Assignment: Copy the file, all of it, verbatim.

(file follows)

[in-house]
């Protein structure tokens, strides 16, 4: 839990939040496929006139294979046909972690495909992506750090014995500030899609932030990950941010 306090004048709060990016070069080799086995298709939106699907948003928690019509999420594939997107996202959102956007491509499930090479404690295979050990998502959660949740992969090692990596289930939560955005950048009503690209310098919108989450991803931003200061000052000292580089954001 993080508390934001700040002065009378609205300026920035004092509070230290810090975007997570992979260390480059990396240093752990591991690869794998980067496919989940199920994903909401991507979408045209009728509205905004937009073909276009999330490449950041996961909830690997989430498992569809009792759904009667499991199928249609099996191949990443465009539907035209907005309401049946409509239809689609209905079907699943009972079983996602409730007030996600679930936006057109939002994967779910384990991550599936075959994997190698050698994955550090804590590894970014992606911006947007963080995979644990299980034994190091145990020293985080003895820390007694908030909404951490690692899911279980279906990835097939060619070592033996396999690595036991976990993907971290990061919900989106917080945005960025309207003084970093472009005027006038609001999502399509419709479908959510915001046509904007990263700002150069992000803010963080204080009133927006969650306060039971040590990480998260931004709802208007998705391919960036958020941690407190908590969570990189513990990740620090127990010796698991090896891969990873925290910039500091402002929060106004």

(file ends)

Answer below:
[in-house]
């Protein structure tokens, strides 16, 4: 839990939040496929006139294979046909972690495909992506750090014995500030899609932030990950941010 306090004048709060990016070069080799086995298709939106699907948003928690019509999420594939997107996202959102956007491509499930090479404690295979050990998502959660949740992969090692990596289930939560955005950048009503690209310098919108989450991803931003200061000052000292580089954001 993080508390934001700040002065009378609205300026920035004092509070230290810090975007997570992979260390480059990396240093752990591991690869794998980067496919989940199920994903909401991507979408045209009728509205905004937009073909276009999330490449950041996961909830690997989430498992569809009792759904009667499991199928249609099996191949990443465009539907035209907005309401049946409509239809689609209905079907699943009972079983996602409730007030996600679930936006057109939002994967779910384990991550599936075959994997190698050698994955550090804590590894970014992606911006947007963080995979644990299980034994190091145990020293985080003895820390007694908030909404951490690692899911279980279906990835097939060619070592033996396999690595036991976990993907971290990061919900989106917080945005960025309207003084970093472009005027006038609001999502399509419709479908959510915001046509904007990263700002150069992000803010963080204080009133927006969650306060039971040590990480998260931004709802208007998705391919960036958020941690407190908590969570990189513990990740620090127990010796698991090896891969990873925290910039500091402002929060106004």